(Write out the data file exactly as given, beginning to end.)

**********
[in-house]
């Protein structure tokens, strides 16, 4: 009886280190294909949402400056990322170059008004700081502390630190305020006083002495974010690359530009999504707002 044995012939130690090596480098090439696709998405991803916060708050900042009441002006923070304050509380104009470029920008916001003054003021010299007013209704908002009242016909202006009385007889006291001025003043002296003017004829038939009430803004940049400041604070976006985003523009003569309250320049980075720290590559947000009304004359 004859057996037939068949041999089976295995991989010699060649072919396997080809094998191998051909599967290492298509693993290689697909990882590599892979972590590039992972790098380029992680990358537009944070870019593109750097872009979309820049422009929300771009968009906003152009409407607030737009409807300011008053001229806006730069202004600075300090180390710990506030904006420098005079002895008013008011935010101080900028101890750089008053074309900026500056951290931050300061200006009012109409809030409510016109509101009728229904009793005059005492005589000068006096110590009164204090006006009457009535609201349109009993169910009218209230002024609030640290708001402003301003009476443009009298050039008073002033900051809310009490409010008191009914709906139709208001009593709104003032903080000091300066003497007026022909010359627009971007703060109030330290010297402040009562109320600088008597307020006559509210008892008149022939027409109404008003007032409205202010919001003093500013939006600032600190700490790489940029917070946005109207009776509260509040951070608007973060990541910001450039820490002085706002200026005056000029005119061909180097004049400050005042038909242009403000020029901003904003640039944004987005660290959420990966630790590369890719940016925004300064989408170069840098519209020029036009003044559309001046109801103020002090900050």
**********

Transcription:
[in-house]
């Protein structure tokens, strides 16, 4: 009886280190294909949402400056990322170059008004700081502390630190305020006083002495974010690359530009999504707002 044995012939130690090596480098090439696709998405991803916060708050900042009441002006923070304050509380104009470029920008916001003054003021010299007013209704908002009242016909202006009385007889006291001025003043002296003017004829038939009430803004940049400041604070976006985003523009003569309250320049980075720290590559947000009304004359 004859057996037939068949041999089976295995991989010699060649072919396997080809094998191998051909599967290492298509693993290689697909990882590599892979972590590039992972790098380029992680990358537009944070870019593109750097872009979309820049422009929300771009968009906003152009409407607030737009409807300011008053001229806006730069202004600075300090180390710990506030904006420098005079002895008013008011935010101080900028101890750089008053074309900026500056951290931050300061200006009012109409809030409510016109509101009728229904009793005059005492005589000068006096110590009164204090006006009457009535609201349109009993169910009218209230002024609030640290708001402003301003009476443009009298050039008073002033900051809310009490409010008191009914709906139709208001009593709104003032903080000091300066003497007026022909010359627009971007703060109030330290010297402040009562109320600088008597307020006559509210008892008149022939027409109404008003007032409205202010919001003093500013939006600032600190700490790489940029917070946005109207009776509260509040951070608007973060990541910001450039820490002085706002200026005056000029005119061909180097004049400050005042038909242009403000020029901003904003640039944004987005660290959420990966630790590369890719940016925004300064989408170069840098519209020029036009003044559309001046109801103020002090900050």